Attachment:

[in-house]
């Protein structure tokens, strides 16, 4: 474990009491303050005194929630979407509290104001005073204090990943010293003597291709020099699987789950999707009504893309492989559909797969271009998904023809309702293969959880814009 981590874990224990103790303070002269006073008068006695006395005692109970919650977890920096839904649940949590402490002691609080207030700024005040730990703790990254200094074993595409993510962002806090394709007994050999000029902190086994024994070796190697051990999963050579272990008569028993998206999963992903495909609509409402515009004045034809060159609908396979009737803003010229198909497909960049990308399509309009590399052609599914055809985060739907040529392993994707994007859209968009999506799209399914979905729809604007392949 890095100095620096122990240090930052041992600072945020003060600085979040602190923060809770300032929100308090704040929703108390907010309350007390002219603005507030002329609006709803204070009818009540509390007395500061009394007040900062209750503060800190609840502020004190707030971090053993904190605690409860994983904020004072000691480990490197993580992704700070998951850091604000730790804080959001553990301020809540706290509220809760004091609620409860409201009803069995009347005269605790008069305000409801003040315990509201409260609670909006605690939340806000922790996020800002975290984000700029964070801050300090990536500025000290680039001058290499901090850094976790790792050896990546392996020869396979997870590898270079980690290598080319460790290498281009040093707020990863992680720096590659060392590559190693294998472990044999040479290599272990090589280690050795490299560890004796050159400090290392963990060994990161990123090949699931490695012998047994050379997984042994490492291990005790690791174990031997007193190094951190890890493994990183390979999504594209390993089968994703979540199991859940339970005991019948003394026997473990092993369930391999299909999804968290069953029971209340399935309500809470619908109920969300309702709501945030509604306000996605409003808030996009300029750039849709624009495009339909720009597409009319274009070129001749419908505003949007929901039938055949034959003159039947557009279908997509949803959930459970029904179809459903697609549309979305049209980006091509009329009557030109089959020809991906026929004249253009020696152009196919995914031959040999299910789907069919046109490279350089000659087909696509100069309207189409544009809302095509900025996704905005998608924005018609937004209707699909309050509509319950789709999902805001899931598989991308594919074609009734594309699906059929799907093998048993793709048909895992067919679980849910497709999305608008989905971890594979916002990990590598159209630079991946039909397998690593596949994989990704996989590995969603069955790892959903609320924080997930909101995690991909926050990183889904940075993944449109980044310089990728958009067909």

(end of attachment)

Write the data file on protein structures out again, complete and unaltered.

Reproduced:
[in-house]
């Protein structure tokens, strides 16, 4: 474990009491303050005194929630979407509290104001005073204090990943010293003597291709020099699987789950999707009504893309492989559909797969271009998904023809309702293969959880814009 981590874990224990103790303070002269006073008068006695006395005692109970919650977890920096839904649940949590402490002691609080207030700024005040730990703790990254200094074993595409993510962002806090394709007994050999000029902190086994024994070796190697051990999963050579272990008569028993998206999963992903495909609509409402515009004045034809060159609908396979009737803003010229198909497909960049990308399509309009590399052609599914055809985060739907040529392993994707994007859209968009999506799209399914979905729809604007392949 890095100095620096122990240090930052041992600072945020003060600085979040602190923060809770300032929100308090704040929703108390907010309350007390002219603005507030002329609006709803204070009818009540509390007395500061009394007040900062209750503060800190609840502020004190707030971090053993904190605690409860994983904020004072000691480990490197993580992704700070998951850091604000730790804080959001553990301020809540706290509220809760004091609620409860409201009803069995009347005269605790008069305000409801003040315990509201409260609670909006605690939340806000922790996020800002975290984000700029964070801050300090990536500025000290680039001058290499901090850094976790790792050896990546392996020869396979997870590898270079980690290598080319460790290498281009040093707020990863992680720096590659060392590559190693294998472990044999040479290599272990090589280690050795490299560890004796050159400090290392963990060994990161990123090949699931490695012998047994050379997984042994490492291990005790690791174990031997007193190094951190890890493994990183390979999504594209390993089968994703979540199991859940339970005991019948003394026997473990092993369930391999299909999804968290069953029971209340399935309500809470619908109920969300309702709501945030509604306000996605409003808030996009300029750039849709624009495009339909720009597409009319274009070129001749419908505003949007929901039938055949034959003159039947557009279908997509949803959930459970029904179809459903697609549309979305049209980006091509009329009557030109089959020809991906026929004249253009020696152009196919995914031959040999299910789907069919046109490279350089000659087909696509100069309207189409544009809302095509900025996704905005998608924005018609937004209707699909309050509509319950789709999902805001899931598989991308594919074609009734594309699906059929799907093998048993793709048909895992067919679980849910497709999305608008989905971890594979916002990990590598159209630079991946039909397998690593596949994989990704996989590995969603069955790892959903609320924080997930909101995690991909926050990183889904940075993944449109980044310089990728958009067909």